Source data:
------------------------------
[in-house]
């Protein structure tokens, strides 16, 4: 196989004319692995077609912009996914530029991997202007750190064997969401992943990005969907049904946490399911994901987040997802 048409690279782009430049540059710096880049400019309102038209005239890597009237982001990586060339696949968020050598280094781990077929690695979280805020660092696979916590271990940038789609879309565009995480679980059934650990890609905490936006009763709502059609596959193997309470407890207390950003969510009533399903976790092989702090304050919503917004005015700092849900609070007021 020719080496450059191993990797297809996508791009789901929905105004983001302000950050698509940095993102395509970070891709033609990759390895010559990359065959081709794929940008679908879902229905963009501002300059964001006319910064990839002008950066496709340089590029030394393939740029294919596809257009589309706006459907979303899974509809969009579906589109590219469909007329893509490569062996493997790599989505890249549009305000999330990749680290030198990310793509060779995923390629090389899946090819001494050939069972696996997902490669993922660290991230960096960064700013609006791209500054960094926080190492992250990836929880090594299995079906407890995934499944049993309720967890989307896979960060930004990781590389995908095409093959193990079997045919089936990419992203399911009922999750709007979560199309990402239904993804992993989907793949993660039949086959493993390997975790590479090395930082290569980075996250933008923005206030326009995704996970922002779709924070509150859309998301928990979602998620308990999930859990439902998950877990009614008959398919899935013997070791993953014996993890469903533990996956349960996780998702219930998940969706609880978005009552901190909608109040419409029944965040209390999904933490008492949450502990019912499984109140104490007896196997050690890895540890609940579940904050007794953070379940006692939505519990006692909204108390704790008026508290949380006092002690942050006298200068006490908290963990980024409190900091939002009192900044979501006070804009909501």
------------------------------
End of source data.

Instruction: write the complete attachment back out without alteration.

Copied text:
[in-house]
């Protein structure tokens, strides 16, 4: 196989004319692995077609912009996914530029991997202007750190064997969401992943990005969907049904946490399911994901987040997802 048409690279782009430049540059710096880049400019309102038209005239890597009237982001990586060339696949968020050598280094781990077929690695979280805020660092696979916590271990940038789609879309565009995480679980059934650990890609905490936006009763709502059609596959193997309470407890207390950003969510009533399903976790092989702090304050919503917004005015700092849900609070007021 020719080496450059191993990797297809996508791009789901929905105004983001302000950050698509940095993102395509970070891709033609990759390895010559990359065959081709794929940008679908879902229905963009501002300059964001006319910064990839002008950066496709340089590029030394393939740029294919596809257009589309706006459907979303899974509809969009579906589109590219469909007329893509490569062996493997790599989505890249549009305000999330990749680290030198990310793509060779995923390629090389899946090819001494050939069972696996997902490669993922660290991230960096960064700013609006791209500054960094926080190492992250990836929880090594299995079906407890995934499944049993309720967890989307896979960060930004990781590389995908095409093959193990079997045919089936990419992203399911009922999750709007979560199309990402239904993804992993989907793949993660039949086959493993390997975790590479090395930082290569980075996250933008923005206030326009995704996970922002779709924070509150859309998301928990979602998620308990999930859990439902998950877990009614008959398919899935013997070791993953014996993890469903533990996956349960996780998702219930998940969706609880978005009552901190909608109040419409029944965040209390999904933490008492949450502990019912499984109140104490007896196997050690890895540890609940579940904050007794953070379940006692939505519990006692909204108390704790008026508290949380006092002690942050006298200068006490908290963990980024409190900091939002009192900044979501006070804009909501």